> <
>*) Weight. The thing weighs a ton. And I bought the titanium version; I can only imagine what the stainless one is like. One arm's got to hang a couple of inches lower than the other. Good thing I wanted a heavy watch, 'cause this one fits the bill to a T. (My titanium Navihawk is so light I thought the seller had ripped me off and that the casing was hollow...) <
> <
>*) Size. It's exactly the size indicated in all the propaganda, but it just doesn't look as large to me as I thought it would. For me, the larger the better, so I was unpleasantly surprised. <
> <
>*) The anti-glare glass is quite nice. It's a pain with my Navihawks to wiggle my wrist around in strong lighting just to see what time it is. It's not perfect, but it is much better. <
> <
>*) It glows in the dark just great! I can really see what time it is when the light's been out for hours, something that's a weak point with my Navitimers (I own three). But I am a pilot and must assess this watch to be great for my pre-flight work - at home at the table. In a cockpit the vibrations and lack of light make this unit in my opinion worthless. My Aristo Aviat E6-B flight computer - a circular slide rule of 13 cm (5½ inch) diameter - doesn't fit on my wrist, but is 100 times better, even in a cramped cockpit. <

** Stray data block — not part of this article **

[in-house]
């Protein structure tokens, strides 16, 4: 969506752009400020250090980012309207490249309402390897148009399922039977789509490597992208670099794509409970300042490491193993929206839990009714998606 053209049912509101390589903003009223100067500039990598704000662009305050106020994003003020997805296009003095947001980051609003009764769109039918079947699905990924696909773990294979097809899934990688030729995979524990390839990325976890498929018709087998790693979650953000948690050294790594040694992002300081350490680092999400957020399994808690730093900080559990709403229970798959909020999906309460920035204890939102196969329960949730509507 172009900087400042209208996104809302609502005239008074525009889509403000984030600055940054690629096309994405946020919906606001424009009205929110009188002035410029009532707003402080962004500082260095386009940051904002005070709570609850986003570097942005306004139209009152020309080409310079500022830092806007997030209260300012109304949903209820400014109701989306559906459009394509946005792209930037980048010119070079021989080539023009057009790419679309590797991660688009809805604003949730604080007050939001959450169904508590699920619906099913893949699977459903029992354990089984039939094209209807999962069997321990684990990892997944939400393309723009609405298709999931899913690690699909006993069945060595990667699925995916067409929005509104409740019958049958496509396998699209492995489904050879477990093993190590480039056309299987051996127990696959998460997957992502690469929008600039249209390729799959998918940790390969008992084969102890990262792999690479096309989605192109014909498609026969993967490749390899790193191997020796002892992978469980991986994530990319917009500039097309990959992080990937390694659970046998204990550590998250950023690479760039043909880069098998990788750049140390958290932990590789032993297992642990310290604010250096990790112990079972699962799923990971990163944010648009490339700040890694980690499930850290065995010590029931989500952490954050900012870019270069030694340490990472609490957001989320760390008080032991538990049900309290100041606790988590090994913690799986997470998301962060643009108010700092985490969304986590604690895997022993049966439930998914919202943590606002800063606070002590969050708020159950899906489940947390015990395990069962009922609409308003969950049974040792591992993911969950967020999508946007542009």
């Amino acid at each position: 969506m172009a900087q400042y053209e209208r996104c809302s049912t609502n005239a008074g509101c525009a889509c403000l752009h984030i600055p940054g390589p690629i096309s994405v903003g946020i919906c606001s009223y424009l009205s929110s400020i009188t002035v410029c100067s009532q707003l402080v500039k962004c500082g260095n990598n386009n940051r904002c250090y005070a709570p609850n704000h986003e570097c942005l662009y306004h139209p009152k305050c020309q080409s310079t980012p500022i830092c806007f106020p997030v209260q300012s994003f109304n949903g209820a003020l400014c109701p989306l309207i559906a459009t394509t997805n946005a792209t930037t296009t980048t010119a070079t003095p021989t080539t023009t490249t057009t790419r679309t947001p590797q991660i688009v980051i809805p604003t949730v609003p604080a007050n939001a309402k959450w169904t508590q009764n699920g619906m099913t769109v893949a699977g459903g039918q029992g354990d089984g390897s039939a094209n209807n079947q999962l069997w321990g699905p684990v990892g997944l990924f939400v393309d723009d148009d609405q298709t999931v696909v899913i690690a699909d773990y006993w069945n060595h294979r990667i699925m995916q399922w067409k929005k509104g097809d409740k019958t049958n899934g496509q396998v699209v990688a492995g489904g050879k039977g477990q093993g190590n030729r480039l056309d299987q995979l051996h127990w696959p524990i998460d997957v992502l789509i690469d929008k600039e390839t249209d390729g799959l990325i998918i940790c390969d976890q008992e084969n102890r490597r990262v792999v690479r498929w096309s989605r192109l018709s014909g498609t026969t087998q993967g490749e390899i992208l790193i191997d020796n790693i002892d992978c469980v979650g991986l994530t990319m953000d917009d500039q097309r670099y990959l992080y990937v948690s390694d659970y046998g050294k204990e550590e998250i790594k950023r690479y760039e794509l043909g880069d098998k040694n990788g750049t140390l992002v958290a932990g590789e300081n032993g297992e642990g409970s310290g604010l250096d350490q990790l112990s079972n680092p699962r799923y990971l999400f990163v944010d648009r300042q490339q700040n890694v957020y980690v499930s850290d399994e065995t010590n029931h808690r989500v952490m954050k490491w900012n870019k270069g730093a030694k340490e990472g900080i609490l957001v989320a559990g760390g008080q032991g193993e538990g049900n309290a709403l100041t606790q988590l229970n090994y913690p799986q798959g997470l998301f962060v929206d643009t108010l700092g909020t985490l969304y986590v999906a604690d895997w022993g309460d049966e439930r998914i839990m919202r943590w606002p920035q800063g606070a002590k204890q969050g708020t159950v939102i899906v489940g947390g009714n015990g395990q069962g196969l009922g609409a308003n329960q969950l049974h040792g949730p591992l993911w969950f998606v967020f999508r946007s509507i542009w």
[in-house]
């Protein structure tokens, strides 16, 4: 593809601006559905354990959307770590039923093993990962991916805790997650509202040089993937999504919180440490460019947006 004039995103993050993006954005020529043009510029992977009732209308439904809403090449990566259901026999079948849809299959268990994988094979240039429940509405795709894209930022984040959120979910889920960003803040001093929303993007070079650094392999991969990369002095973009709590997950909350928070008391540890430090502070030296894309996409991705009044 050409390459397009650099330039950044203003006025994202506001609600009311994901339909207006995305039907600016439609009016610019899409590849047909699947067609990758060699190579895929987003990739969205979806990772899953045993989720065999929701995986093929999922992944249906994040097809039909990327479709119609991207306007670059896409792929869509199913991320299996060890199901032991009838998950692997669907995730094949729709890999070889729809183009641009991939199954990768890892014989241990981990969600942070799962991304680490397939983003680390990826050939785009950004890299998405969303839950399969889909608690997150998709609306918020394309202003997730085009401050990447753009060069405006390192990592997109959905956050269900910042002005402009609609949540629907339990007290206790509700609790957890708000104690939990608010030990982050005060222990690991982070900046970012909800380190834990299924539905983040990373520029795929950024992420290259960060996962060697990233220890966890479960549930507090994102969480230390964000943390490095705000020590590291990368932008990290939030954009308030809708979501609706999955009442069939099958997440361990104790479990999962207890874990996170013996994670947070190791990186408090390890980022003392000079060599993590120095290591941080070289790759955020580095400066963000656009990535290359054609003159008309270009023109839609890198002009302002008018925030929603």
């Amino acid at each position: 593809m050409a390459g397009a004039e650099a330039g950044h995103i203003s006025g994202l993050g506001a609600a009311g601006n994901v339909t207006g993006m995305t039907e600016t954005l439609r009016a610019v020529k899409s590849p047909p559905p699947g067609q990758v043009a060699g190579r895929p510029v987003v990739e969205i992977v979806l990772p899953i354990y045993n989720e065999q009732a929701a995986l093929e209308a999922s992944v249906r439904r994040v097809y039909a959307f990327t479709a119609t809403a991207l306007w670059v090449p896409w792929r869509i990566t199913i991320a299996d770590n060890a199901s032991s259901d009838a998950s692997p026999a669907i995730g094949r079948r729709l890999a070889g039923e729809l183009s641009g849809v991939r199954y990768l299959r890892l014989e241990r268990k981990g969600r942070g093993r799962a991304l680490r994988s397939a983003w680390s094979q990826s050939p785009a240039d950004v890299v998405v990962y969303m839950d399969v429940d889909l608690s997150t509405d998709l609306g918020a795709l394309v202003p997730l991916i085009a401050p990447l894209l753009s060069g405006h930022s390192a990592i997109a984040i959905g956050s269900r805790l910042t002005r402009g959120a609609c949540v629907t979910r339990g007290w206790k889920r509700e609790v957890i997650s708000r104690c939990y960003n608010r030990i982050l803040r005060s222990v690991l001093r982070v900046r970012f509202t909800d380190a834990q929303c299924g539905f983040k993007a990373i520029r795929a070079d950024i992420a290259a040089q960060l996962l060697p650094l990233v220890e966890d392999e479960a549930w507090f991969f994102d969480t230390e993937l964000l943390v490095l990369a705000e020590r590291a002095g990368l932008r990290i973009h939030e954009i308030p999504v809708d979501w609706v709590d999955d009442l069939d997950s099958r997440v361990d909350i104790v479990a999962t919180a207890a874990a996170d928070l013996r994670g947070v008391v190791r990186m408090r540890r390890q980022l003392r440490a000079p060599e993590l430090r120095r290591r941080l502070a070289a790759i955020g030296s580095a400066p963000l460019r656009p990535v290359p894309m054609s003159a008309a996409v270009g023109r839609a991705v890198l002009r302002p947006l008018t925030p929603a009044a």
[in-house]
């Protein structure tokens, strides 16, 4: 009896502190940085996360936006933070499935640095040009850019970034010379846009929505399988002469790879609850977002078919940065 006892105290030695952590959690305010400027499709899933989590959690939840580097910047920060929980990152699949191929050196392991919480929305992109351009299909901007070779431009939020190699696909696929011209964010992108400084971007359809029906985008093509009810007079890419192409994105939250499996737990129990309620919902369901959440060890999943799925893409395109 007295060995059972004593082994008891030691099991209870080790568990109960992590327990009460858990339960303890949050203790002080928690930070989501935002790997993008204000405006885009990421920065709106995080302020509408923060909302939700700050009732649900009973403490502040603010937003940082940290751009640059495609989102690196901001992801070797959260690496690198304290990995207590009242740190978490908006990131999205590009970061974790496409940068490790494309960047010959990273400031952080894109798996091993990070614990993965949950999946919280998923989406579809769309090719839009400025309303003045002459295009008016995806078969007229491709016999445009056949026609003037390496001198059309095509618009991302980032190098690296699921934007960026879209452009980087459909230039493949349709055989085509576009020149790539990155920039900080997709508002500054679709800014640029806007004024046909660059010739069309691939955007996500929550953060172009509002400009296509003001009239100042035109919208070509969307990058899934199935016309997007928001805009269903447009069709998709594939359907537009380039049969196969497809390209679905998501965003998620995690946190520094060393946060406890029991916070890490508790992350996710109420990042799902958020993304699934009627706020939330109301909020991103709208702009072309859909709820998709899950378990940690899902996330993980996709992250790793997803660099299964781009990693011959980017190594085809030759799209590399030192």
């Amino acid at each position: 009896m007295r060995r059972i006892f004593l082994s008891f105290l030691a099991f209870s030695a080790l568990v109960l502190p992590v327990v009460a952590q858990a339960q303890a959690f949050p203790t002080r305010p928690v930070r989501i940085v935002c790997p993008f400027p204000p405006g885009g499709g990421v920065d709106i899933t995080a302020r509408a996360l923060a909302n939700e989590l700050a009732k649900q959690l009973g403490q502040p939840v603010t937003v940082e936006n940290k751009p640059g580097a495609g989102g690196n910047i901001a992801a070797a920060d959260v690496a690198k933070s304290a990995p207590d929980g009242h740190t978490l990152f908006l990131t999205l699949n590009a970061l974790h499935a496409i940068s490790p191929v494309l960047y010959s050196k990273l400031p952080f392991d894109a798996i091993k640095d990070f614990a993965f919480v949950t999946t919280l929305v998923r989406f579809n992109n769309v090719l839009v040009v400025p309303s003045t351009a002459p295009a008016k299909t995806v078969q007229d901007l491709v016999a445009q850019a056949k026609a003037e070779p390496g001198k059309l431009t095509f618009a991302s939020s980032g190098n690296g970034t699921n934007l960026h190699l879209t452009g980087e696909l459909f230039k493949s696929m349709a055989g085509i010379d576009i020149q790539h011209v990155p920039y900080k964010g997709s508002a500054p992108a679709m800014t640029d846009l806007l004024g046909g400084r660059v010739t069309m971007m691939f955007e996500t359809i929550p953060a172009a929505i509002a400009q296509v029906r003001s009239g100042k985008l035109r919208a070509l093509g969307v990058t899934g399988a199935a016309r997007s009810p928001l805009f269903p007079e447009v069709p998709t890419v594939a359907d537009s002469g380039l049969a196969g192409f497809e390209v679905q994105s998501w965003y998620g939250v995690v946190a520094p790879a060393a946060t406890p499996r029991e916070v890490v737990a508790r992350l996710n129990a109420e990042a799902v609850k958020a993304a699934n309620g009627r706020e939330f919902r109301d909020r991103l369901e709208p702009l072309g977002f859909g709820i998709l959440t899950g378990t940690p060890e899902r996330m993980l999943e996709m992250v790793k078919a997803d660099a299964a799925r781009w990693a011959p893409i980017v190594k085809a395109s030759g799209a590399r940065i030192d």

> <
>*) The LCD display is illuminated. This works very well and should have been on the Navitimer. <
> <
>*) The minute hand doesn't click every 20 seconds like on the Navihawk (and on my Breitling); it is constantly in motion. (I think that's even neater that way, but some other users may not.) <
> <
>*) The Navihawks were first issued in approx. 1994. That means their technology is not exactly fresh and up-to-date, but on the other hand it certainly does not mean it is not good. Let me list a few really neat features from the Navihawk that Citizen decided to go downhill on and not to build into their series "PMV65-2242" (just where DOES Citizen get these ridiculous IDs from? - it reminds me of the Monty Python bit: "...after 6 p.m. RST22-5578..."): <
> <